And a time to rest.
The frozen pond
and ice encrusted grass.
It’s an off season
but natural in its own right.
There’s no familiar summer, winter, spring or fall anymore
except for dates on a calendar.
Can we explain it away,
simply say the weather is as diverse as people, places, life —
that to live, to be alive, is to change?
Reduce. Recycle. Reuse they say.
But the seasons?
I am a child of four seasons
picking springtime bouquets
chasing summer fireflies
rolling in leaves
and sledding til numb.
As I matured, adult responsibilities pushed childhood activities to the recesses of my mind. But, I never dreamed the four seasons of my youth would become a distant memory, something to read about in history books of a time that once was.
As a child, leaves fell in September.
A few years ago they began in August.
This year, my yard was covered in July.
Thunderstorms previously endured in June and humidity that marked August are now daily occurrences commandeering the summer I use to know. Look forward to. Love.
The seasons have faded like leaves…
Is it a natural progression of time
the human disregard for the natural order of things
or Mother Nature’s retribution?
Spring and Autumn have silently been waving good-bye
but we were too busy, too greedy, too self-centered to notice.
Reduce. Recycle. Reuse.
Two seasons: hot and cold.
Hot and cold.
Last year’s leaf
frozen between time.
Dazzling green and metallic blue dragonflies transformed my summer to autumn. Taking in the colorful, changing fall landscape yesterday amid September temps, I was mesmerized when a silvery gold dragonfly as sparkly as Christmas ribbons landed on my garden chair. We both sat perfectly still for the next few minutes, its lipstick red mirrored dots on gossamer wings captivating me.
Surely, clothing and fabric designers must get their ideas from nature I thought. And then my view cast to the maple tree reflected in the pond, and the pathway illuminated from a myriad of golds, greens, browns, oranges and reds that painted the cherry, pear, oak, magnolia and unidentified trees.
I felt awestruck that nature could be so endlessly beautiful, even while dying.
But, then I decided to look at it another way. Just as the dragonfly transforms so does the tree. It may shed leaves until it stands stark and bare but there is a regenerative undercurrent; it is not approaching death, it is transforming, preparing for another season, for another time, for the vitality of Spring.
My view of the seasons reflecting life — birth (spring), prime of life (summer), mid-life (autumn) and end of life (winter) — has also transformed. No longer do I see only one life cycle. Nature is teaching me more about life and what I use to call death. More and more, I am convinced the end is not the end per se. Life, for us, for trees, for seeds has many cycles. I’d much prefer to think I’ll continue to grow and evolve than to die back and out. The roses return. Perennials too. Trees grow new leaves and bloom in the spring. Again and again and again.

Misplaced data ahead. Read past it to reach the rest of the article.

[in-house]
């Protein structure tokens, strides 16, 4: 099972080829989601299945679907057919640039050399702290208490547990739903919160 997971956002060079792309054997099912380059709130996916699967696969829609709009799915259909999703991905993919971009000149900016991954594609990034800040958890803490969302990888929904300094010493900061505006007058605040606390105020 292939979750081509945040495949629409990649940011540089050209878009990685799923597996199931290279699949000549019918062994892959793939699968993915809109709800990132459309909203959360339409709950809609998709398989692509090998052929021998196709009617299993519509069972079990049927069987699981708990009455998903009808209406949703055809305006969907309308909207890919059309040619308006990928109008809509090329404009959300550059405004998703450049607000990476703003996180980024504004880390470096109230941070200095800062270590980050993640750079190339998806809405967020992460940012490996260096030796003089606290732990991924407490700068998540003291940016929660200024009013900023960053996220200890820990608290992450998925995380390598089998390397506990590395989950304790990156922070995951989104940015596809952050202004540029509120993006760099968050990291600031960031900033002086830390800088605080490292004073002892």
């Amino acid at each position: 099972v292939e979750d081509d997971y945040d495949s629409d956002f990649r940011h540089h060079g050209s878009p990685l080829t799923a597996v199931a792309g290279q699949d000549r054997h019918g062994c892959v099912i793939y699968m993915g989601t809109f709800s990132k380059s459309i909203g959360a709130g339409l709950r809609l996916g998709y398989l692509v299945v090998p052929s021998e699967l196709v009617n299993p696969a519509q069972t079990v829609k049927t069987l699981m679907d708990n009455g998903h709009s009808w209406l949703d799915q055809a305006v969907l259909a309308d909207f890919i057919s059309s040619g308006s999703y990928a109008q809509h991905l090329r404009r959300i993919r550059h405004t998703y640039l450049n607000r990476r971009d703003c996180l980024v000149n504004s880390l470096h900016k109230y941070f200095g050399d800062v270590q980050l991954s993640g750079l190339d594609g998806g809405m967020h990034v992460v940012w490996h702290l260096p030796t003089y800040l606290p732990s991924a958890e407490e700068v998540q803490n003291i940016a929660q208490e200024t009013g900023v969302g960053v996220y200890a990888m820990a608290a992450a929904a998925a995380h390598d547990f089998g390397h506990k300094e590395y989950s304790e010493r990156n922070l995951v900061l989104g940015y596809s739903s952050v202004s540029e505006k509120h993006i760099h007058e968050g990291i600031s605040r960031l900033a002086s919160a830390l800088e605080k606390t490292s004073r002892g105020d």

I didn’t make a connection with a stranger on “social media,” but I did through a review on TripAdvisor.com. In reading reviews about a place I long wanted to visit — the Caribbean island of Nevis — I sent an inquiry to a woman who posted that she and a friend had an enjoyable lunch at the Oualie Resort — a pricey place beyond my budget.
As it turned out, Mary and I connected instantly — she was also from my home state of Pennsylvania but started a new life in Nevis with her own business. Knowing the manager at Oualie, Mary got me a significant room discount.
When I visited Nevis a few months later, Mary and the resort manager welcomed me with dinner and cocktails. We had dinner a few more times during my 10-day stay, and she was kind enough to give me a complete tour of the island as well as invite me to her home in the rain forest. For years I had been drawn to this island without knowing why. The friendly strangers I met all around Nevis made this an unforgettable journey of Synchronicity.
Some lesser known tidbits about Nevis…
- Nevis first got electricity in 1954.
- The first Secretary of the US Treasury, Alexander Hamilton, was born out of wedlock in Charlestown, Nevis.
- At 98%, Nevis has one of the highest literacy rates in the Western Hemisphere. English is the official language.